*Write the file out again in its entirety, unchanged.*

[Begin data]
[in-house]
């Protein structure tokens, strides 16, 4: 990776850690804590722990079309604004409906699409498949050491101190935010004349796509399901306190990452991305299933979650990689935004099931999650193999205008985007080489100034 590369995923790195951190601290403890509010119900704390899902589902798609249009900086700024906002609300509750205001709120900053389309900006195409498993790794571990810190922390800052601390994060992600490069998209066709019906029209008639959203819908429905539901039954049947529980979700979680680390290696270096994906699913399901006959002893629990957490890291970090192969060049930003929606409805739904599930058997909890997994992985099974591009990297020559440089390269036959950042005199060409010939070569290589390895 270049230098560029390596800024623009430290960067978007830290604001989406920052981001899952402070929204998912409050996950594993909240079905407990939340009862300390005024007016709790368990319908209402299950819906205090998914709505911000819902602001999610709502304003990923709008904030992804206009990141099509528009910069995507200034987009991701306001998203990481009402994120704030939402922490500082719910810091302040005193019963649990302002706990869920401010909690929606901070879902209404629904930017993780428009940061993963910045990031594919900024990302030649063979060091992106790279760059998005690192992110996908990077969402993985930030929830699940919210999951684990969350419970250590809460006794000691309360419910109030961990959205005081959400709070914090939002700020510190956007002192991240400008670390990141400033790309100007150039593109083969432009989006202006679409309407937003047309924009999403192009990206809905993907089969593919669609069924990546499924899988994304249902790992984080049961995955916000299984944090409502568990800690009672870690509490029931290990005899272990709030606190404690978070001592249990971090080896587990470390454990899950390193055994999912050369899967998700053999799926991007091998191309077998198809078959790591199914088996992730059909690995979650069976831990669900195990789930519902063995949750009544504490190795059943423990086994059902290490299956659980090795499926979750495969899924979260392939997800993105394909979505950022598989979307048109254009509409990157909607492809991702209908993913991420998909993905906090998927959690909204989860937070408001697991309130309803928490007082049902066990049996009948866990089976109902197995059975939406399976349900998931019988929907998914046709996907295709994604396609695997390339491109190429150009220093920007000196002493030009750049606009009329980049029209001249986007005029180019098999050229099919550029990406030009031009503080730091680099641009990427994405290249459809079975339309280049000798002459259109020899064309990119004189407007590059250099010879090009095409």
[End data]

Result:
[in-house]
């Protein structure tokens, strides 16, 4: 990776850690804590722990079309604004409906699409498949050491101190935010004349796509399901306190990452991305299933979650990689935004099931999650193999205008985007080489100034 590369995923790195951190601290403890509010119900704390899902589902798609249009900086700024906002609300509750205001709120900053389309900006195409498993790794571990810190922390800052601390994060992600490069998209066709019906029209008639959203819908429905539901039954049947529980979700979680680390290696270096994906699913399901006959002893629990957490890291970090192969060049930003929606409805739904599930058997909890997994992985099974591009990297020559440089390269036959950042005199060409010939070569290589390895 270049230098560029390596800024623009430290960067978007830290604001989406920052981001899952402070929204998912409050996950594993909240079905407990939340009862300390005024007016709790368990319908209402299950819906205090998914709505911000819902602001999610709502304003990923709008904030992804206009990141099509528009910069995507200034987009991701306001998203990481009402994120704030939402922490500082719910810091302040005193019963649990302002706990869920401010909690929606901070879902209404629904930017993780428009940061993963910045990031594919900024990302030649063979060091992106790279760059998005690192992110996908990077969402993985930030929830699940919210999951684990969350419970250590809460006794000691309360419910109030961990959205005081959400709070914090939002700020510190956007002192991240400008670390990141400033790309100007150039593109083969432009989006202006679409309407937003047309924009999403192009990206809905993907089969593919669609069924990546499924899988994304249902790992984080049961995955916000299984944090409502568990800690009672870690509490029931290990005899272990709030606190404690978070001592249990971090080896587990470390454990899950390193055994999912050369899967998700053999799926991007091998191309077998198809078959790591199914088996992730059909690995979650069976831990669900195990789930519902063995949750009544504490190795059943423990086994059902290490299956659980090795499926979750495969899924979260392939997800993105394909979505950022598989979307048109254009509409990157909607492809991702209908993913991420998909993905906090998927959690909204989860937070408001697991309130309803928490007082049902066990049996009948866990089976109902197995059975939406399976349900998931019988929907998914046709996907295709994604396609695997390339491109190429150009220093920007000196002493030009750049606009009329980049029209001249986007005029180019098999050229099919550029990406030009031009503080730091680099641009990427994405290249459809079975339309280049000798002459259109020899064309990119004189407007590059250099010879090009095409």